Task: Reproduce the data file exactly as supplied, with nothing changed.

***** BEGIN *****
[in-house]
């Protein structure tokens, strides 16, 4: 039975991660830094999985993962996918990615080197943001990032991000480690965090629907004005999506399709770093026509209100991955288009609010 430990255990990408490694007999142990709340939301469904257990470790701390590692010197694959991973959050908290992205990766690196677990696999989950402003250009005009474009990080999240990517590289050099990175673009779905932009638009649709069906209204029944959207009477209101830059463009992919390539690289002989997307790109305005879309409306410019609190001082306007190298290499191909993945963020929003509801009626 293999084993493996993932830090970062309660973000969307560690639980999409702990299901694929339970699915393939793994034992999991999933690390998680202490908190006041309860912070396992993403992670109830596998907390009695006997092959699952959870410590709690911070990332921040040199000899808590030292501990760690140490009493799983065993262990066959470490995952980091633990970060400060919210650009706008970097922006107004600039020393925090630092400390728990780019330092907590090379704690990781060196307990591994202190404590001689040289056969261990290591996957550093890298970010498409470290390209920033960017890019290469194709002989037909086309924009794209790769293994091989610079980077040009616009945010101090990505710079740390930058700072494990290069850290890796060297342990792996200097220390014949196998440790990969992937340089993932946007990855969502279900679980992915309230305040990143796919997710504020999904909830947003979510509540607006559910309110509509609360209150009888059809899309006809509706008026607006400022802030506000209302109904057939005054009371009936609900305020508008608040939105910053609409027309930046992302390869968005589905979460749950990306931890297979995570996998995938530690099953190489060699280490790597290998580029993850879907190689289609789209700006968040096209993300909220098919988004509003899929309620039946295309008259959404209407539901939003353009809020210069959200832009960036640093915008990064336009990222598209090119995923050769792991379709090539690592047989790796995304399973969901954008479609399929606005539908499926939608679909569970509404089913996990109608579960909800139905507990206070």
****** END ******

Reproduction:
[in-house]
């Protein structure tokens, strides 16, 4: 039975991660830094999985993962996918990615080197943001990032991000480690965090629907004005999506399709770093026509209100991955288009609010 430990255990990408490694007999142990709340939301469904257990470790701390590692010197694959991973959050908290992205990766690196677990696999989950402003250009005009474009990080999240990517590289050099990175673009779905932009638009649709069906209204029944959207009477209101830059463009992919390539690289002989997307790109305005879309409306410019609190001082306007190298290499191909993945963020929003509801009626 293999084993493996993932830090970062309660973000969307560690639980999409702990299901694929339970699915393939793994034992999991999933690390998680202490908190006041309860912070396992993403992670109830596998907390009695006997092959699952959870410590709690911070990332921040040199000899808590030292501990760690140490009493799983065993262990066959470490995952980091633990970060400060919210650009706008970097922006107004600039020393925090630092400390728990780019330092907590090379704690990781060196307990591994202190404590001689040289056969261990290591996957550093890298970010498409470290390209920033960017890019290469194709002989037909086309924009794209790769293994091989610079980077040009616009945010101090990505710079740390930058700072494990290069850290890796060297342990792996200097220390014949196998440790990969992937340089993932946007990855969502279900679980992915309230305040990143796919997710504020999904909830947003979510509540607006559910309110509509609360209150009888059809899309006809509706008026607006400022802030506000209302109904057939005054009371009936609900305020508008608040939105910053609409027309930046992302390869968005589905979460749950990306931890297979995570996998995938530690099953190489060699280490790597290998580029993850879907190689289609789209700006968040096209993300909220098919988004509003899929309620039946295309008259959404209407539901939003353009809020210069959200832009960036640093915008990064336009990222598209090119995923050769792991379709090539690592047989790796995304399973969901954008479609399929606005539908499926939608679909569970509404089913996990109608579960909800139905507990206070």